Schumacher makes an argument we current day folks are somewhat familiar with. The resources we take can’t be replaced fast enough to be sustainable. Nature can only take some much pollution before it becomes toxic for all life on earth. Handing out technology and first world ways of doing things to developing third world economies will solve nothing. It is these first world economies that have it wrong in the first place. He speaks on how the fast paced economics of the modern world dehumanizes us. He talks about compassion, being caretakers, rather than profit makers, and he waxes on about quaint ways of life. 


I won’t spend time here deconstructing his work to prove my intelligence or to sound preachy, complete with moral high ground from which to preach from. I will simple say, you should read this book. Now, mind that you don’t have to. This book has become such a staple for the environmental front and eco-warriors, and so many others. Schumacher’s thoughts have become foundational stones for such movements, therefore reading his 1973 book won’t provide you with some profound enlightenment that current literature has ignored. 


However, there are reasons to read this book. I was shocked to compare the data that Schumacher used with the current data we have now. Levels of pollution and economic inequality, for example. When he was writing this warning things weren’t as bad as they are now. All of this made his warnings all the more dire. There was also his idea of decentralizing our economies, our means of production. This was real interesting to me, for what he was talking about was small self-sustaining economies. So, in the case of the snow storm, well that wouldn’t have effected Kansas City if Kansas City was more responsible in creating it’s own food. If Kansas City had a self-sustaining economy than the 2007 crash wouldn’t have been a threat either. Think of populations of people acting somewhat like terrorist cells. If some type of natural disaster befell one part of the world, it wouldn’t effect another. A city without a crisis wouldn’t find itself in one because of a another city in crisis. This would create more sustainability the world over. 


Working in such a way would create village economies and these economies would have to operate on the idea of ‘enoughness’, or only using what you need. We don’t need to take and take until we have so much waste. We can have wealth and be content, thus making sure more people have wealth and future people have wealth. Schumacher called this thinking Buddhist Economics, in his words, "the aim ought to be to obtain the maximum amount of well being with the minimum amount of consumption." By not living this way we over work ourselves just so we can consume, and all that makes us human is shoved away so we can sit in a cubicle or waste away at a type of manual labor that destroys our bodies. Instead, if we lived by Buddhist Economics, we would have more time and energy to be with people and spend more time producing that which makes us happy. Schumacher takes about the happiness that people get from creating things from their own hands, even if it is just a chair. Slow labor with an acquired skill is a path to happiness.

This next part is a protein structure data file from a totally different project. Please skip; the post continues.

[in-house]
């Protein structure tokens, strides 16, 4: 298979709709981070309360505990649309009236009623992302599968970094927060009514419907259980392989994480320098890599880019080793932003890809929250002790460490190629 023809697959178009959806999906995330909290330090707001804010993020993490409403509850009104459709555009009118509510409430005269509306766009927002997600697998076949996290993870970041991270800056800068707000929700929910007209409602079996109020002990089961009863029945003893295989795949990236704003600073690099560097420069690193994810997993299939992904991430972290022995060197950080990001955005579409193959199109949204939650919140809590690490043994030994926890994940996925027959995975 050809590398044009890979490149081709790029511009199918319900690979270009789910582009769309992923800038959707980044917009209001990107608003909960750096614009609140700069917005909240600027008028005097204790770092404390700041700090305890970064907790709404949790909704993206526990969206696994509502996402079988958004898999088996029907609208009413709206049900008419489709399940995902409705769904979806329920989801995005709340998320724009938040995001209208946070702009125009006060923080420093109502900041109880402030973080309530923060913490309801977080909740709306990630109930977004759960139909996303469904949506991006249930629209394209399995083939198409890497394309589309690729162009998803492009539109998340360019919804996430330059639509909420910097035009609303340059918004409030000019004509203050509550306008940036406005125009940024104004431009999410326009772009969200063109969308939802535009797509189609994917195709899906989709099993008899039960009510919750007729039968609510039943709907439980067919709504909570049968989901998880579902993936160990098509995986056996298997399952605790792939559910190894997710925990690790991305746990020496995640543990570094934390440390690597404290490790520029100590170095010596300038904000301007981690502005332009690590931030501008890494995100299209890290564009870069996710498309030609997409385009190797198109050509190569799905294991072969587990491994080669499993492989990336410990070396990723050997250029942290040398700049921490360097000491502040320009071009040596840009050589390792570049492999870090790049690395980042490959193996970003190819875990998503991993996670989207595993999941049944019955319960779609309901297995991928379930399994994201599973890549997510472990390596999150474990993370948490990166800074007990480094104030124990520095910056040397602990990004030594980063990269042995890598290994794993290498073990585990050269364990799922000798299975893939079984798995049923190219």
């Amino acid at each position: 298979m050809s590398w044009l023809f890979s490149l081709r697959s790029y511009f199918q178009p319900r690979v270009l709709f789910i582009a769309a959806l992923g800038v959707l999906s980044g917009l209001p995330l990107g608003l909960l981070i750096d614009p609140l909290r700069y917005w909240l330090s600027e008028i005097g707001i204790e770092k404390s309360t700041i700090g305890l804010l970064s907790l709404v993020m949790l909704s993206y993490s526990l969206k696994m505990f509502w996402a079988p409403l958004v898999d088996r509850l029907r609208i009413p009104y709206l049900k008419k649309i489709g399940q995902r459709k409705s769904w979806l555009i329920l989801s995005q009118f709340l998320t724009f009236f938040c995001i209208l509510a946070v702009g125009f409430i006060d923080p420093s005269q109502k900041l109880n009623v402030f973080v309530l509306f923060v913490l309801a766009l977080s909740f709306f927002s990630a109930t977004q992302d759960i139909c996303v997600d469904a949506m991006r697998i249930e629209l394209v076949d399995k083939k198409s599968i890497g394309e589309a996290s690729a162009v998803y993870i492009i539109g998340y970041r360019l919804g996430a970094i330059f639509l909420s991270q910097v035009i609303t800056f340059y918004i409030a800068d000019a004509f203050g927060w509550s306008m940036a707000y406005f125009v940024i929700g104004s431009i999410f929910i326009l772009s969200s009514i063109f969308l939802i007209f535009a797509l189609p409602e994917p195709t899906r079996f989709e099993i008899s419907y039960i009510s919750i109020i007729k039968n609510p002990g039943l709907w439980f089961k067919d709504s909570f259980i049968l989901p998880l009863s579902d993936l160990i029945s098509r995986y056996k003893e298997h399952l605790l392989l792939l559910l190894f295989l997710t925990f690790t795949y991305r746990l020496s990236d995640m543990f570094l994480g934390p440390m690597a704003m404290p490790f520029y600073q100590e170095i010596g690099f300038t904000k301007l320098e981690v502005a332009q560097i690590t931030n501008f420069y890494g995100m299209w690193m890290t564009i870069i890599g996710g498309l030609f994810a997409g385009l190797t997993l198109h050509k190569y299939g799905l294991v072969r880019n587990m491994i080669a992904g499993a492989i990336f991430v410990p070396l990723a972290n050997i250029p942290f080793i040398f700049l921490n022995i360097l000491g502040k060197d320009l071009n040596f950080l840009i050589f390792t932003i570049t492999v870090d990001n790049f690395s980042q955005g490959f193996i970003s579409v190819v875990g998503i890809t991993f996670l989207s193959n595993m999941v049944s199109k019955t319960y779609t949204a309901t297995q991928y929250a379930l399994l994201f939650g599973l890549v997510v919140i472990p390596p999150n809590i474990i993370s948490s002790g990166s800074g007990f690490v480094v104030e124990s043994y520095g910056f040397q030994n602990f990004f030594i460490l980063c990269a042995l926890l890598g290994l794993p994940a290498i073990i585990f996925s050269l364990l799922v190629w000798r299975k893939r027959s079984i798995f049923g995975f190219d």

This notion of Buddhist Economics struck a cord with me, as before I ever read Schumacher’s work I had read Me and Mine: Selected Essays of Bhikkhu Buddhadasa. Bhikkhu Buddhadasa is one of Thailand’s most famous monks. At the time when the Thai government was hunting down the communist ‘threat’ in Thailand for American interests, because America paid them millions of dollars to do so, Buddhadasa was using Buddhist teachings to argue in favor of socialist economic models. He even talked directly about Buddhist Economics as well. He felt that any moral Buddhist person would favor an economic model that brought as much health and sustainability to as many as possible.


So, while I enjoyed reading this book, it is dated. If you are looking for current day thoughts on the current data we have concerning the state of the world, this is not a book to pick up and read. However, if you are interested in reading some of the early works on environmentalism and ethical economics, this would be a good place to start. Whether you choose to read it or not, works such as Schumacher’s are becoming more and more common. There are many educated people working on world crushing problems right now and they are taking their findings straight to the people. They do this because those with power, governments, corporations, aren’t listening. As a matter of fact, they are actively trying to silence research that could save us and our future on this planet. So, read Schumacher or not, but start somewhere.